The Walter E. Stickley Home

Location: Two and one half miles north of Strasburg, Virginia, one half mile west of Route 11.

Built: circa 1775


26 Aug 1808: Benjamin Stickley to David Stickley.

13 Oct 1856: David Stickley bequeaths to his children.

Walter E. Stickley was the owner in 1937. He bought out the other heirs at different times.

Physical Description

This home has been reconditioned, retaining much of the original woodwork, and is one of the old type homes, nestled under a slope, with the old stone spring house nearby. Large trees stand around over the hill and along the lane which leads from the main highway to the house. The interior of this house is attractively arranged, floors are warped but polished. There are six fireplaces and many beautiful pieces of old furniture.

Historical Significance

The Stickleys owned vast tracts of land in the Cedar Creek section, and there were several homes belonging to different heirs. Some of them have changed into other homes or shops. Col. David Stickley served as juror, Shenandoah Court, Oct. 13, 1812. He is listed among the prominent citizens of Shenandoah County in the Census of 1838. He also served as a magistrate, and a charter member of the Valley Turnpike Company in 1817. Colonel Daniel E. Stickley served in the Civil War. The Union and Southern armies both camped on this place. It is said that the dog belonging to the Stickley family knew the difference between the two armies when they appeared. He would bark and wag his tail, jumping around joyously when the Southern men came, but showed signs of disapproval when the Northern army appeared.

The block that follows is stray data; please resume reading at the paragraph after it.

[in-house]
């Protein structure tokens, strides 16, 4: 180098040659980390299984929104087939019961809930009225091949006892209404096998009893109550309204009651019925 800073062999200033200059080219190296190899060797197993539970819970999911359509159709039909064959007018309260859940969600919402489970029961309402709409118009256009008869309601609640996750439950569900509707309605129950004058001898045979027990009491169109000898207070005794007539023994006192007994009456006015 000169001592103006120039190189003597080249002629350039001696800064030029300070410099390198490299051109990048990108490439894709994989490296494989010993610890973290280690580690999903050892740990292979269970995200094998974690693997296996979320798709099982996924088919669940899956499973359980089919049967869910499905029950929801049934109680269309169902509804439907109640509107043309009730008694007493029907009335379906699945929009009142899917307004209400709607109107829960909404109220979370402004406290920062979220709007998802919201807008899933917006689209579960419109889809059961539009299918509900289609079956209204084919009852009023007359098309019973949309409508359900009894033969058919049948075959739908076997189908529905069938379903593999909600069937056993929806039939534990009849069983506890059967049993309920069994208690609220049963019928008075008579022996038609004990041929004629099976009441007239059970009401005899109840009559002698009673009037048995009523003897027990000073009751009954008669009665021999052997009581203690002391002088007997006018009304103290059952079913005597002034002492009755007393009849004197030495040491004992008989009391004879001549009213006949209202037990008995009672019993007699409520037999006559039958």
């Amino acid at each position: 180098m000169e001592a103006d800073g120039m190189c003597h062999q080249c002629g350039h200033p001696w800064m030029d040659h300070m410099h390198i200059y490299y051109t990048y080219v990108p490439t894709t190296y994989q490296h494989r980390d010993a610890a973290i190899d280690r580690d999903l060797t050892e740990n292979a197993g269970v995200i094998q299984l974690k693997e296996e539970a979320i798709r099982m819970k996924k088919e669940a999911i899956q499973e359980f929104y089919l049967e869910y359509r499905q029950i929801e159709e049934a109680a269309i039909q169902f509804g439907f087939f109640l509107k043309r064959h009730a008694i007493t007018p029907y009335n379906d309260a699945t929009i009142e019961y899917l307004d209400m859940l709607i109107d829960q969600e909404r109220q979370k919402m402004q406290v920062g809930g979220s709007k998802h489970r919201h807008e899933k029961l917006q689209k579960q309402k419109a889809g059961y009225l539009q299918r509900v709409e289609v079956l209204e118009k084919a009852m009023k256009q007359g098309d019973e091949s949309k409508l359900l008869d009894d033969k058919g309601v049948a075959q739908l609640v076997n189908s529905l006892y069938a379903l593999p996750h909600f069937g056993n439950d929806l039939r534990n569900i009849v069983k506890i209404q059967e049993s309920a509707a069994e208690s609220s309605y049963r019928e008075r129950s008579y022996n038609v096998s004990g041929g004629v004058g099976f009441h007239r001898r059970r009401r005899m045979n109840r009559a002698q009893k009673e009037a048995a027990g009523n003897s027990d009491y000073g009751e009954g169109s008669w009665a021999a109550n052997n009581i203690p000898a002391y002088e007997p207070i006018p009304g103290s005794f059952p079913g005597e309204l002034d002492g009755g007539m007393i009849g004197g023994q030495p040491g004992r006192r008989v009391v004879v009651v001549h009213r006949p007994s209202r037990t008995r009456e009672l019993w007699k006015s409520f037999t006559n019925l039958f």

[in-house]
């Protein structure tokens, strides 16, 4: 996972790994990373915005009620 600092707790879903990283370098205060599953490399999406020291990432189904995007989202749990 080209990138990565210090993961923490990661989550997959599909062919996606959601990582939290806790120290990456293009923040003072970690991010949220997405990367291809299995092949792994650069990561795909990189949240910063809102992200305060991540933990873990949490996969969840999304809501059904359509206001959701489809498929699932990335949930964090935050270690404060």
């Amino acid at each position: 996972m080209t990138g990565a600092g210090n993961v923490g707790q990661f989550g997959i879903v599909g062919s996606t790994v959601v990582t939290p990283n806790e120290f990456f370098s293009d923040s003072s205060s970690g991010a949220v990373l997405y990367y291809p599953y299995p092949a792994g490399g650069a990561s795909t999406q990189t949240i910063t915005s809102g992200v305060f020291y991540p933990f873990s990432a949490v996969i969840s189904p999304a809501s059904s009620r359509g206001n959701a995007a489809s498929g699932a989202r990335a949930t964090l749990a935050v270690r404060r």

A very old oak tree, with a story, still (1937) stands at the entrance to this home. It is said that David Stickley one day came upon an Indian who was cruelly fighting his wife under this tree. After talking to him and shaming him for his cruelty, the Indian was so humiliated that he offered his knife to David Stickley and begged him to cut his throat, that he was not worthy to live, whereupon Mr. Stickley admonished him to lead a peaceful life.

During the Civil War, this same tree was being cut down by the Yankees when Levi Stickley interceded and saved the tree.

Sources: Virginia W.P.A. Historical Inventory Project, 1937

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Created November 14 2001
Updated January 20, 2007
© 2001 - 2007